of IS shader calls, which • …is dictated by the number of AABBs a query resides in, which 35 28 21 14 7 0 Execution Time (s) 0.9 0.6 0.3 0.0 # of IS Shader Calls (millions)
of IS shader calls, which • …is dictated by the number of AABBs a query resides in, which • …is equivalent to the number of points inside an AABB, which 35 28 21 14 7 0 Execution Time (s) 0.9 0.6 0.3 0.0 # of IS Shader Calls (millions)
of IS shader calls, which • …is dictated by the number of AABBs a query resides in, which • …is equivalent to the number of points inside an AABB, which • …is density x volume (r3), assuming locally-uniform density 35 28 21 14 7 0 Execution Time (s) 0.9 0.6 0.3 0.0 # of IS Shader Calls (millions)
of IS shader calls, which • …is dictated by the number of AABBs a query resides in, which • …is equivalent to the number of points inside an AABB, which • …is density x volume (r3), assuming locally-uniform density • Search cost ∝ r3 35 28 21 14 7 0 Execution Time (s) 0.9 0.6 0.3 0.0 # of IS Shader Calls (millions)
of IS shader calls, which • …is dictated by the number of AABBs a query resides in, which • …is equivalent to the number of points inside an AABB, which • …is density x volume (r3), assuming locally-uniform density • Search cost ∝ r3 35 28 21 14 7 0 Execution Time (s) 0.9 0.6 0.3 0.0 # of IS Shader Calls (millions) Tsearch = kNρS3
of IS shader calls, which • …is dictated by the number of AABBs a query resides in, which • …is equivalent to the number of points inside an AABB, which • …is density x volume (r3), assuming locally-uniform density • Search cost ∝ r3 35 28 21 14 7 0 Execution Time (s) 0.9 0.6 0.3 0.0 # of IS Shader Calls (millions) Tsearch = kNρS3 # of queries in a partition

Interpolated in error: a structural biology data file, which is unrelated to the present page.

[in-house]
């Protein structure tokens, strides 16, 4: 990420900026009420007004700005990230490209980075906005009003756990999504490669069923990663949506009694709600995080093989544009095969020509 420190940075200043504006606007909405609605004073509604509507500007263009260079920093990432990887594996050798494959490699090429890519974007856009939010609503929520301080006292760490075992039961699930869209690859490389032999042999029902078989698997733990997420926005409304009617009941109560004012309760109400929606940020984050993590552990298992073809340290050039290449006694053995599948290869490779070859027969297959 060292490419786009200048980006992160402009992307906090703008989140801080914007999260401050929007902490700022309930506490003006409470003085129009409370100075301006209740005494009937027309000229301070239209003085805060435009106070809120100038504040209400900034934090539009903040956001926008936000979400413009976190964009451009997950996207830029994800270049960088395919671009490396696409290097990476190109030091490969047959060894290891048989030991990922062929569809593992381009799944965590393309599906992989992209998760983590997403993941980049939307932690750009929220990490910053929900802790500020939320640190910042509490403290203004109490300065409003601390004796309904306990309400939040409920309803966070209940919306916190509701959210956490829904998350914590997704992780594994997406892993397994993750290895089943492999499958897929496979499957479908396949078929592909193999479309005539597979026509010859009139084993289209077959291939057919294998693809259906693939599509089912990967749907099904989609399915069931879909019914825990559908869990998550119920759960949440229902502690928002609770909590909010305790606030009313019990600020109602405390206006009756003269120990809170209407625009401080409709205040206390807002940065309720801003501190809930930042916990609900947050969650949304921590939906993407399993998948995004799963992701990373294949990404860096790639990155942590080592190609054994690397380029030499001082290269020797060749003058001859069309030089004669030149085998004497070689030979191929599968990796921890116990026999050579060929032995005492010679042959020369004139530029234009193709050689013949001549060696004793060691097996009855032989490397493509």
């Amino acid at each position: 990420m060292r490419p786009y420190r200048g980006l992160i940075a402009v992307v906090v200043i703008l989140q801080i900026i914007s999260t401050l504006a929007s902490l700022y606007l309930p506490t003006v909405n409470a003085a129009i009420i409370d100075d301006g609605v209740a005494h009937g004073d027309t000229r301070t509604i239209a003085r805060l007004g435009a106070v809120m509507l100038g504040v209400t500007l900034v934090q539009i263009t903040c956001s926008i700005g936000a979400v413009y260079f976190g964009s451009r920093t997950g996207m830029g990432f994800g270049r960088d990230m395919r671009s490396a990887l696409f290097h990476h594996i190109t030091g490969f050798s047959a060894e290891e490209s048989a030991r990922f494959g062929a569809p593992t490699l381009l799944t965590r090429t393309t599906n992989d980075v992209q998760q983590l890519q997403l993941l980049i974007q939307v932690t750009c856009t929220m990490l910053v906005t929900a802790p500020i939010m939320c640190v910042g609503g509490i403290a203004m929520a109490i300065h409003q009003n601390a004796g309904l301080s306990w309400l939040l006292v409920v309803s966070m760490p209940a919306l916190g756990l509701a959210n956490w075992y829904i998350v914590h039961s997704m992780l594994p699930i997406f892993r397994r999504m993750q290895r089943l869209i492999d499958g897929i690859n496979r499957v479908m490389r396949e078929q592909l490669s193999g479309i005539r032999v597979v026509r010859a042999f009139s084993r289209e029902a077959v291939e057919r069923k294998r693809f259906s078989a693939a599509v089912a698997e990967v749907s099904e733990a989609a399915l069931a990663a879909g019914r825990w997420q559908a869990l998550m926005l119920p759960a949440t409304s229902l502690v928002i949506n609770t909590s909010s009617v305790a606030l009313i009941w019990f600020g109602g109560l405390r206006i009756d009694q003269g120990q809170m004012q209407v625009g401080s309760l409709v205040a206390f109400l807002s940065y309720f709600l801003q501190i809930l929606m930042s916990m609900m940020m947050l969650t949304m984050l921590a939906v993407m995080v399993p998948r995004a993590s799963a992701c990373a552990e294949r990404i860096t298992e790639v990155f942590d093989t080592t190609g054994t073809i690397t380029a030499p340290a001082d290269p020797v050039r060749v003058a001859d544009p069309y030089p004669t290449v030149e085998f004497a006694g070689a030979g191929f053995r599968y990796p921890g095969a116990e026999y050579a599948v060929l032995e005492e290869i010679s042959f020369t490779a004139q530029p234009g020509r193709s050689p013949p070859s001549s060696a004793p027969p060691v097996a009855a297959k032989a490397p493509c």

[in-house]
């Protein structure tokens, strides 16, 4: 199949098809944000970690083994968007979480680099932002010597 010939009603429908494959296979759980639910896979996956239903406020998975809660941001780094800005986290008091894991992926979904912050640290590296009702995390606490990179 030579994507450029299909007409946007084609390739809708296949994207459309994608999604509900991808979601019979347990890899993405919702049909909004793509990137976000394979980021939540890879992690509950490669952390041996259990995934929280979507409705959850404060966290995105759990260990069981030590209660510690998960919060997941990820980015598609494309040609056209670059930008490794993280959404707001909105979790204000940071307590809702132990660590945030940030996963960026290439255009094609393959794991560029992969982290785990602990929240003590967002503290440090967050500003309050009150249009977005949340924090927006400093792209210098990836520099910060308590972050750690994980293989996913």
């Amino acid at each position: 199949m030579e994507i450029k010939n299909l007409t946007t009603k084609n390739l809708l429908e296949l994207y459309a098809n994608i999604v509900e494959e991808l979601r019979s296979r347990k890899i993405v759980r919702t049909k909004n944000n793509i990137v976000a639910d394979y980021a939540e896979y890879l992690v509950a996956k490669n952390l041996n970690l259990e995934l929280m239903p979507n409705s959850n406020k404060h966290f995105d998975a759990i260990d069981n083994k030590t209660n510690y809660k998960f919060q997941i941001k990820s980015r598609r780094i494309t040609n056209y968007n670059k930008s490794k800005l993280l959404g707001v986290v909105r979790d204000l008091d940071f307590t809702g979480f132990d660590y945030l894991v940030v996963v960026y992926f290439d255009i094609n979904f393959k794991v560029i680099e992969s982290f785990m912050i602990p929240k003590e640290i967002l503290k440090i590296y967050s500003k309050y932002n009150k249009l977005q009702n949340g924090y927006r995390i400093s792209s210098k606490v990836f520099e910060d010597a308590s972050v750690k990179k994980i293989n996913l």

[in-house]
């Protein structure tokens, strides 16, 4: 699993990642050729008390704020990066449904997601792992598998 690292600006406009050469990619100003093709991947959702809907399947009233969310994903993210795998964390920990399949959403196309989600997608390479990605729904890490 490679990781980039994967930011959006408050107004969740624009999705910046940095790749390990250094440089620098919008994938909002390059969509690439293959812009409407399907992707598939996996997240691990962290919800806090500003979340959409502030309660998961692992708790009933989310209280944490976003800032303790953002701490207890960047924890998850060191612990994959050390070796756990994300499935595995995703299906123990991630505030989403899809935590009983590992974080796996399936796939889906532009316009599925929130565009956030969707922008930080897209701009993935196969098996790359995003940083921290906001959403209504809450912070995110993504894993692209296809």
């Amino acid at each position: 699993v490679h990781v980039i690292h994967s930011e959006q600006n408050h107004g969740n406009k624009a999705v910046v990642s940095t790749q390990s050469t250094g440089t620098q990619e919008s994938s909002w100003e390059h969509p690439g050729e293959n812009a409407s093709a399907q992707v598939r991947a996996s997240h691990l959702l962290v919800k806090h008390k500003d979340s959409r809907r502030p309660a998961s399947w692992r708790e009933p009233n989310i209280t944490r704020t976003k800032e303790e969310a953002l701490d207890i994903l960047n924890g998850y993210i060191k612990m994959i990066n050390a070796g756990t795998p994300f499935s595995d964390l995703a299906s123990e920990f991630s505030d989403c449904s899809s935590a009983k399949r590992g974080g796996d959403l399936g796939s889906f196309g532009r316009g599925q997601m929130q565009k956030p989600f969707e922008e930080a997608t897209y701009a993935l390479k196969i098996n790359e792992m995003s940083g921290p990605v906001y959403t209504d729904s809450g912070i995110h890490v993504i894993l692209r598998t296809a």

of IS shader calls, which • …is dictated by the number of AABBs a query resides in, which • …is equivalent to the number of points inside an AABB, which • …is density x volume (r3), assuming locally-uniform density • Search cost ∝ r3 35 28 21 14 7 0 Execution Time (s) 0.9 0.6 0.3 0.0 # of IS Shader Calls (millions) Tsearch = kNρS3 # of queries in a partition Point density in a partition
of IS shader calls, which • …is dictated by the number of AABBs a query resides in, which • …is equivalent to the number of points inside an AABB, which • …is density x volume (r3), assuming locally-uniform density • Search cost ∝ r3 35 28 21 14 7 0 Execution Time (s) 0.9 0.6 0.3 0.0 # of IS Shader Calls (millions) Tsearch = kNρS3 # of queries in a partition Point density in a partition AABB size of the partition